As we start the year and take stock of what we would like to accomplish in the coming months, those items that we have neglected to start, or to finish, over the last year, seem to rise to the top of our lists. Is finalizing a Will or Living Will on your list?
Many people are reluctant to draft a Will because, let’s face it, the reason for a will is not something most of us like to contemplate when we could plan our next vacation instead. However, if you do not have the time or the inclination to have a will drafted at this point in your life, at the very least, consider putting a Living Will at the top of your to-do list this year.
A Living Will is in simple terms, a legal document that expresses a person’s wishes regarding the actions that they want to be taken (or not taken) to prolong their life should such a decision become necessary. In a Living Will, a person is designated who has the authority to carry out the wishes expressed in the Living Will. As we witnessed with the Terri Schiavo case here in Florida, without a Living Will, one’s wishes can become the basis for prolonged court battles, family estrangement and in that case, even legislative action. For anyone who missed hearing about Terri Schiavo, Terri suffered brain damage in 1990 when she collapsed from heart failure. She was left in a “vegetative state”, meaning she had no significant brain function and could not feed herself. Terri’s husband believed his wife wishes were to not be kept alive by a feeding tube, but her parents did not agree and a lengthy and bitter court battle resulted. A court finally ruled that the feeding tube could be removed, but the Florida state legislature intervened and passed a law allowing the Governor to intervene. The Governor ordered that Terri’s feeding tube be reinserted. This may be an extreme example of what can happen when someone has not made it clear how they wish to live or die, but none of it would have been necessary if a Living Will had been executed by Terri Schiavo.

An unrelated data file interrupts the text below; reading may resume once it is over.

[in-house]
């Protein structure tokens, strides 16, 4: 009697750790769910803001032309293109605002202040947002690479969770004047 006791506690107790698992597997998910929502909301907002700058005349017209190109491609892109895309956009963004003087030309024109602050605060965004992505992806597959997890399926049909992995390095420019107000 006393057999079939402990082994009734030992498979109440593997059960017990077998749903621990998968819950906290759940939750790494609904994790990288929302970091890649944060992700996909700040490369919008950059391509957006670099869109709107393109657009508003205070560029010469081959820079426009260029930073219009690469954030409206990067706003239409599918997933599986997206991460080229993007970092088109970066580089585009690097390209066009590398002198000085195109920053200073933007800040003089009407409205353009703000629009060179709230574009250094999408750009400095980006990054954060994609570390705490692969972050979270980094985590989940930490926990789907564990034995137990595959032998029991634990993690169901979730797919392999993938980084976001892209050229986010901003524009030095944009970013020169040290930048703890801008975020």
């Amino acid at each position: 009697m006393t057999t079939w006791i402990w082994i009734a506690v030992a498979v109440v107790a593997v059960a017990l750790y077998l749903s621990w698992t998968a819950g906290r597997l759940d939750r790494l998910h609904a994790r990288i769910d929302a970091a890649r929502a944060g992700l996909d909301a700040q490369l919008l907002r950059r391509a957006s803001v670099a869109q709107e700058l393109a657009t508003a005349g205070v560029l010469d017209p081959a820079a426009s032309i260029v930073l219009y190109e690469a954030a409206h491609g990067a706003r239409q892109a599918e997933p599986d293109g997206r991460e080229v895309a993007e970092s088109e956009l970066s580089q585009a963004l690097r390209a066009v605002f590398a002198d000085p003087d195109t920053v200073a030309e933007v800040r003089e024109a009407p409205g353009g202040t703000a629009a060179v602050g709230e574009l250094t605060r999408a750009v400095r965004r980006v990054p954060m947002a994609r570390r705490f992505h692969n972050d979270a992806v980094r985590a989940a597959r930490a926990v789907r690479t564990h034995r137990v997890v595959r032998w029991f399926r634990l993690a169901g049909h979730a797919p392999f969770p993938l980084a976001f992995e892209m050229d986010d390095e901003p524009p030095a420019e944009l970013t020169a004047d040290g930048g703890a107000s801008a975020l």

A Living Will is not expensive to have drafted, it does not take much time to do, but no matter what your religious or personal beliefs may be with regard to the measures to be conducted on your behalf, with a Living Will, the decision remains yours.